Sound Equipments


Vitaphone is produced by Warner Brother and its sister studio First National from 1926 to 1930. It is the last, but most successful, of the sound-on-disc process. Soundtracks are issued separately on 16-inch phonograph records instead of printed on the actual film. Thus the discs would be played while the film was being projected.

Photo courtesy of http://www.a-1video.com

In 1895, Thomas Edison created the Kinetophone, which introduced the basic approach that would become the standard for all cinematic projection before the advent of a video.

kinetoscope_interior.jpg

The interior of a Kinetoscope, courtesy of Spencer Sundell

Viewers watched the films through a binocular similar to goggle atop the Kinetoscope box, while inserting a tube in each ear. The tubes will then merge into a single tube that in turn was inserted in the phonograph’s receptacle normally used for the amplifying horn. It is even said that these might be the very first ear-buds invented.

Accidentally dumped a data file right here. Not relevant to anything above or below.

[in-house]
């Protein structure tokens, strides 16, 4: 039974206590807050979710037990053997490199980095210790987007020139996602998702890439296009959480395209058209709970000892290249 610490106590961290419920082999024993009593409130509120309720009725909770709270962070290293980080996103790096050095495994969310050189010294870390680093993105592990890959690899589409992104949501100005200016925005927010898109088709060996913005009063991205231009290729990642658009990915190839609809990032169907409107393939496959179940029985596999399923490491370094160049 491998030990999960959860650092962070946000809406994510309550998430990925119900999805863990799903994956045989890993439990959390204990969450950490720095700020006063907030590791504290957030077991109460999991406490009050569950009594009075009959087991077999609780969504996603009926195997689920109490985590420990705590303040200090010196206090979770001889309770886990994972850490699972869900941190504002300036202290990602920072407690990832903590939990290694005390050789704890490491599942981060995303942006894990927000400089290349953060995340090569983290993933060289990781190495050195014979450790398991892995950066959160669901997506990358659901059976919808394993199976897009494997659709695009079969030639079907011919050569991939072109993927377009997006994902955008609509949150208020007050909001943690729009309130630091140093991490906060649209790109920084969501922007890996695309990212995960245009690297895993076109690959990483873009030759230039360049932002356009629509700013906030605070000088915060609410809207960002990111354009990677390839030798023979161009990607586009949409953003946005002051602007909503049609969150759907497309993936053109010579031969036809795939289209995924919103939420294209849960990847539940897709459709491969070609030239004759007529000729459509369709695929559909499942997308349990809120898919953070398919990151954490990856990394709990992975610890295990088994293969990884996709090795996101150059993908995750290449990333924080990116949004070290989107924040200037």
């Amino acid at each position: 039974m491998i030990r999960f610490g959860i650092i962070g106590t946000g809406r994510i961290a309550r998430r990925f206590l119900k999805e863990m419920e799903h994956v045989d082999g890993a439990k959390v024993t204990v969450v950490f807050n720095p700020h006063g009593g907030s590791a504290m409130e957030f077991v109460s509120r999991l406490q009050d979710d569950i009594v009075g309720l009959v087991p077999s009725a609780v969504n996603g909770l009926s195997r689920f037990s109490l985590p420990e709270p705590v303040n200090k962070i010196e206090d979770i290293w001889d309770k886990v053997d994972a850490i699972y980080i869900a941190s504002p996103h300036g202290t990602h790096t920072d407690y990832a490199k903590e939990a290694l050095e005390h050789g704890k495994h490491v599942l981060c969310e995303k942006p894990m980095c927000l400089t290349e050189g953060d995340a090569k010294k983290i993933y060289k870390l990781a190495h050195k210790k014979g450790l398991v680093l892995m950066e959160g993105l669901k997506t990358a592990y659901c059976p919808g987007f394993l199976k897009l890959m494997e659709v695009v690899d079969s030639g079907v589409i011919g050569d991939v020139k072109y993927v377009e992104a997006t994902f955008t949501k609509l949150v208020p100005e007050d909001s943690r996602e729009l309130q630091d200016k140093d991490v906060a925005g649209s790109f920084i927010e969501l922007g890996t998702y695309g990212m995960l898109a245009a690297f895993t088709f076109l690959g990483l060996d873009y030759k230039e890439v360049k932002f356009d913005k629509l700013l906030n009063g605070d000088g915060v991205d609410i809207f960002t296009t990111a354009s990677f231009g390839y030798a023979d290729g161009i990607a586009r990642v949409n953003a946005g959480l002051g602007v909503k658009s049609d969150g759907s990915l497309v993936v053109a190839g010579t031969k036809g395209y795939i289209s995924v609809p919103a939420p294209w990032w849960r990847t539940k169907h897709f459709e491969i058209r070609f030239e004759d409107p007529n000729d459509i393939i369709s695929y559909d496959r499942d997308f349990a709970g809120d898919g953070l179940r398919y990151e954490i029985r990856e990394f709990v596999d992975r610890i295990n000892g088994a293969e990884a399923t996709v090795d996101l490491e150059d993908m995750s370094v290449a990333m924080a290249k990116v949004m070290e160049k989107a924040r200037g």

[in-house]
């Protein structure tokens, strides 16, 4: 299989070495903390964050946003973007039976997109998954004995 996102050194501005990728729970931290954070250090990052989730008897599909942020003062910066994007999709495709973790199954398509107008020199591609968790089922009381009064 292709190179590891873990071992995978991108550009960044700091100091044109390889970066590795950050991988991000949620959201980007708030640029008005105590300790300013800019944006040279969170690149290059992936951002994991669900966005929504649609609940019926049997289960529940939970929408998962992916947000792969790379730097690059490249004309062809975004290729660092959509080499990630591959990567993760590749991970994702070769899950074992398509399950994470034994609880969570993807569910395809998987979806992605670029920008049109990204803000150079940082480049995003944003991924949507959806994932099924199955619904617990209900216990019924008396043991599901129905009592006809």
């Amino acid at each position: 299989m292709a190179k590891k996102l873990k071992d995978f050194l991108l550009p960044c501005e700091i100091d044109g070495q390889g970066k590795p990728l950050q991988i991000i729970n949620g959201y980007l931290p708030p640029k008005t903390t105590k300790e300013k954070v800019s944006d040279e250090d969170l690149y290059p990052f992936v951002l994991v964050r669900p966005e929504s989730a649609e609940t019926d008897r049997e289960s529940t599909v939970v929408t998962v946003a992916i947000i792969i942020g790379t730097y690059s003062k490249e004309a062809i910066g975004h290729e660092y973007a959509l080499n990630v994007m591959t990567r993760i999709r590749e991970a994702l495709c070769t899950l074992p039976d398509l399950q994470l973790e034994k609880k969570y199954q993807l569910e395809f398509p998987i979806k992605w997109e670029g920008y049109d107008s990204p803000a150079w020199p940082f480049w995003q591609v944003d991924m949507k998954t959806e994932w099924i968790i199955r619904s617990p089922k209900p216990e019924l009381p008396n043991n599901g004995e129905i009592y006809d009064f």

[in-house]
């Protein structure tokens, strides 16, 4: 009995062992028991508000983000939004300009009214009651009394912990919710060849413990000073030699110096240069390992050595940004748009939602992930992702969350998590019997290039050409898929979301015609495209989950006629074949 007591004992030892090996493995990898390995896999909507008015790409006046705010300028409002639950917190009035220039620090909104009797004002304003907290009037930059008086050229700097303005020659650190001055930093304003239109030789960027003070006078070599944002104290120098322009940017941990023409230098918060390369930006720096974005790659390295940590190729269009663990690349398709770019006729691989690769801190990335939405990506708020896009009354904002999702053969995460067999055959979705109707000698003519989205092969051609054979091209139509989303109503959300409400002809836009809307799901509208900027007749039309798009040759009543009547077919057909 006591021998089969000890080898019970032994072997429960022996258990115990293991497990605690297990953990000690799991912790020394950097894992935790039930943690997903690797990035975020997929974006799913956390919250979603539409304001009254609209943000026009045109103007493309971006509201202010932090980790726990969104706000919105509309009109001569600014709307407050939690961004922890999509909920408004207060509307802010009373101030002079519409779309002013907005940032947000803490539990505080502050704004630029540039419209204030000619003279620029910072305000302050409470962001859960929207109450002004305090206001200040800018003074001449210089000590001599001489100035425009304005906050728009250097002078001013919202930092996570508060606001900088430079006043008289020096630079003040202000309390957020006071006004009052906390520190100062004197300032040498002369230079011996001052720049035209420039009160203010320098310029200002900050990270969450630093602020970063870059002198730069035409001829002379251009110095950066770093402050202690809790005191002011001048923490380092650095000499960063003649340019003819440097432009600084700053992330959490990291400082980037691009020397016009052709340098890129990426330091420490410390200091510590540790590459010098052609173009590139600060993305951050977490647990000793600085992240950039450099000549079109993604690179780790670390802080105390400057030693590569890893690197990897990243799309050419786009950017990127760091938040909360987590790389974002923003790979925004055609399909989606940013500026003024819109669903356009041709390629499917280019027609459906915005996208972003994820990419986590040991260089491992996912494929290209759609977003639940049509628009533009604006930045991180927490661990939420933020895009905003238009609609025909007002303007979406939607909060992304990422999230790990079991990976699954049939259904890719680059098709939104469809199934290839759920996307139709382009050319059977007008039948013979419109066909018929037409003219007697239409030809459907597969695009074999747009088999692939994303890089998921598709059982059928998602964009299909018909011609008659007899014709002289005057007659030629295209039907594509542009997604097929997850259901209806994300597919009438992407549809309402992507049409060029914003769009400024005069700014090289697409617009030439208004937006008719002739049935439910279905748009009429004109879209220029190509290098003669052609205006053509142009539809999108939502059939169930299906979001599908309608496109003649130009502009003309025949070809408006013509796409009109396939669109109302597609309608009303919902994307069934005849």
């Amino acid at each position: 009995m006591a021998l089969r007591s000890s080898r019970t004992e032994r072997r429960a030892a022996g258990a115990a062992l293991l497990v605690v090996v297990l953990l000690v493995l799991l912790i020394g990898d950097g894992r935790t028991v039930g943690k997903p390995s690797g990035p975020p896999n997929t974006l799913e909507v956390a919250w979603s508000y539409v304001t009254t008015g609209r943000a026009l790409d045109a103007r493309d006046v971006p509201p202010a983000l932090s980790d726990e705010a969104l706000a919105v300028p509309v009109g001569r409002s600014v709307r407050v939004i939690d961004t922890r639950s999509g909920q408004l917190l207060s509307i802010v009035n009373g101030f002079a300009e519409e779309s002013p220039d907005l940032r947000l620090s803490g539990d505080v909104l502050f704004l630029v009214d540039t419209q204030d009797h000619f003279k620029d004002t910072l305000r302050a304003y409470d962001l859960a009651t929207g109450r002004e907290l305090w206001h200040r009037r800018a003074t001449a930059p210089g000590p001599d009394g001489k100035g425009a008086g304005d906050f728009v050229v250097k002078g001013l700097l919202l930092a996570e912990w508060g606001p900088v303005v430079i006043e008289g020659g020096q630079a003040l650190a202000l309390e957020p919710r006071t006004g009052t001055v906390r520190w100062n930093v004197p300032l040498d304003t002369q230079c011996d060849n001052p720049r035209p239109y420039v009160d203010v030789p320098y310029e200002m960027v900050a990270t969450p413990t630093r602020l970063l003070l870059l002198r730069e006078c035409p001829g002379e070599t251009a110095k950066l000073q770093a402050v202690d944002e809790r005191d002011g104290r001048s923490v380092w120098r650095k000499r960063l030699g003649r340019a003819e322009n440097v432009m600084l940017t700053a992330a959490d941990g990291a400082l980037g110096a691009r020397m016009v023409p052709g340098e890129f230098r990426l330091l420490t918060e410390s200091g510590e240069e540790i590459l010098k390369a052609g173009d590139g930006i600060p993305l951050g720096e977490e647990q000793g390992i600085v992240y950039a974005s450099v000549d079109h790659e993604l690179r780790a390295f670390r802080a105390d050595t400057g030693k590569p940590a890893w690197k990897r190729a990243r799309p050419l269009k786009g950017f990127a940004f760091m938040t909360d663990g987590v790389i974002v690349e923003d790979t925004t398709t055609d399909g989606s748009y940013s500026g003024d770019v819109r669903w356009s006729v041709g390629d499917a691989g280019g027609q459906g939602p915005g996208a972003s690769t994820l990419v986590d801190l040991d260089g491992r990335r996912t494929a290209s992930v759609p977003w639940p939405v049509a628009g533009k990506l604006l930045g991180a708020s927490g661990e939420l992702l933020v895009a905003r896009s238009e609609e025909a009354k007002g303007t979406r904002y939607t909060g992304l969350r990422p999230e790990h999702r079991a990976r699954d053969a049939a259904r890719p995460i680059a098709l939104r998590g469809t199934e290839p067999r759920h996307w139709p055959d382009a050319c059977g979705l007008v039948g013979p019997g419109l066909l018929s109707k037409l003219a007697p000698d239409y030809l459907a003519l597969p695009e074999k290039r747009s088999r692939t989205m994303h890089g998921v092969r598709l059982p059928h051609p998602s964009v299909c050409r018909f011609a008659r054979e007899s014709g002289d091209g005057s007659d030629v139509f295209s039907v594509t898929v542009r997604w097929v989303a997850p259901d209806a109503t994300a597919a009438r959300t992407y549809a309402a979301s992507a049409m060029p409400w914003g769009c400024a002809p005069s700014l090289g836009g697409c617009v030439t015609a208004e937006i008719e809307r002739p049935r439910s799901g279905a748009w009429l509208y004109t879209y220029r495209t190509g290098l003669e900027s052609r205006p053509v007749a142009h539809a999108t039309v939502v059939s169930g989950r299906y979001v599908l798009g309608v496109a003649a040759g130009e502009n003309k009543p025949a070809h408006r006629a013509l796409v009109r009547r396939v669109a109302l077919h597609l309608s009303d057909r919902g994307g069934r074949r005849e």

kinetophone_man.jpg

A man using the Kinetoscope, courtesy of Spencer Sundell

In 1913, a different version of the Kinetophone was introduced to the public thanks the the invention of motion picture projection in the 1895. This time, the sound was made to synchronize with a motion picture projected onto a screen. A celluloid cylinder record measuring 5 1/2″ in diameter was used for the phonograph. Synchronization was achieved by connecting the projector at one end of the theater and the phonograph at the other end with a long pulley. However, Edison abandoned sound motion pictures in 1915 due to the difficulty of operating the Kinetophone to achieve synchronizations and several other reasons.